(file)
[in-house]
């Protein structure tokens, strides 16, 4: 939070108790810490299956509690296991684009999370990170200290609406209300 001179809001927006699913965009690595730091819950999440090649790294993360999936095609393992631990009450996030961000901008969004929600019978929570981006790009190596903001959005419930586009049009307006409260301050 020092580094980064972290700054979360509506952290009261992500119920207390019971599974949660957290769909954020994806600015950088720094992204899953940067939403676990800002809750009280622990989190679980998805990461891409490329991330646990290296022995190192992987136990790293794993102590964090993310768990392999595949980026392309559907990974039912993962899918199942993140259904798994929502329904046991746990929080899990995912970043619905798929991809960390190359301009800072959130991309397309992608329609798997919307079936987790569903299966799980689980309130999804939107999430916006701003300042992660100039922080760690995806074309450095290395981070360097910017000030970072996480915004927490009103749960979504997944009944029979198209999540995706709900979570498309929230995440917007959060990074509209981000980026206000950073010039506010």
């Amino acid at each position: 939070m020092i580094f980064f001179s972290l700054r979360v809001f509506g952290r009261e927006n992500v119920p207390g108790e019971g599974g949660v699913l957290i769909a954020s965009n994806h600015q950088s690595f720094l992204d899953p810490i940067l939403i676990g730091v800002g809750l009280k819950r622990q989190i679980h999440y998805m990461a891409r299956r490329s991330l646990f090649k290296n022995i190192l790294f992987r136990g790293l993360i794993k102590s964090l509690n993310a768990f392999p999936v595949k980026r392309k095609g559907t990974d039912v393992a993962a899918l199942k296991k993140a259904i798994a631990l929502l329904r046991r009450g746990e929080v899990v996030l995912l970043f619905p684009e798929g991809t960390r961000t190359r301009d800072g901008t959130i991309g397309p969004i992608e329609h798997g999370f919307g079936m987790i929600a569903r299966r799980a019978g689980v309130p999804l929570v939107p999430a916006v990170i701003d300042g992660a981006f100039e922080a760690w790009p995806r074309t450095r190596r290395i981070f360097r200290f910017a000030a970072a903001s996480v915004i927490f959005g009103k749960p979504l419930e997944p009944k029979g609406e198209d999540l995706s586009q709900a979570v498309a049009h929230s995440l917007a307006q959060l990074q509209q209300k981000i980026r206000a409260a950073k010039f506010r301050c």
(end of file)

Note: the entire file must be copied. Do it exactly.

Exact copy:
[in-house]
């Protein structure tokens, strides 16, 4: 939070108790810490299956509690296991684009999370990170200290609406209300 001179809001927006699913965009690595730091819950999440090649790294993360999936095609393992631990009450996030961000901008969004929600019978929570981006790009190596903001959005419930586009049009307006409260301050 020092580094980064972290700054979360509506952290009261992500119920207390019971599974949660957290769909954020994806600015950088720094992204899953940067939403676990800002809750009280622990989190679980998805990461891409490329991330646990290296022995190192992987136990790293794993102590964090993310768990392999595949980026392309559907990974039912993962899918199942993140259904798994929502329904046991746990929080899990995912970043619905798929991809960390190359301009800072959130991309397309992608329609798997919307079936987790569903299966799980689980309130999804939107999430916006701003300042992660100039922080760690995806074309450095290395981070360097910017000030970072996480915004927490009103749960979504997944009944029979198209999540995706709900979570498309929230995440917007959060990074509209981000980026206000950073010039506010």
């Amino acid at each position: 939070m020092i580094f980064f001179s972290l700054r979360v809001f509506g952290r009261e927006n992500v119920p207390g108790e019971g599974g949660v699913l957290i769909a954020s965009n994806h600015q950088s690595f720094l992204d899953p810490i940067l939403i676990g730091v800002g809750l009280k819950r622990q989190i679980h999440y998805m990461a891409r299956r490329s991330l646990f090649k290296n022995i190192l790294f992987r136990g790293l993360i794993k102590s964090l509690n993310a768990f392999p999936v595949k980026r392309k095609g559907t990974d039912v393992a993962a899918l199942k296991k993140a259904i798994a631990l929502l329904r046991r009450g746990e929080v899990v996030l995912l970043f619905p684009e798929g991809t960390r961000t190359r301009d800072g901008t959130i991309g397309p969004i992608e329609h798997g999370f919307g079936m987790i929600a569903r299966r799980a019978g689980v309130p999804l929570v939107p999430a916006v990170i701003d300042g992660a981006f100039e922080a760690w790009p995806r074309t450095r190596r290395i981070f360097r200290f910017a000030a970072a903001s996480v915004i927490f959005g009103k749960p979504l419930e997944p009944k029979g609406e198209d999540l995706s586009q709900a979570v498309a049009h929230s995440l917007a307006q959060l990074q509209q209300k981000i980026r206000a409260a950073k010039f506010r301050c």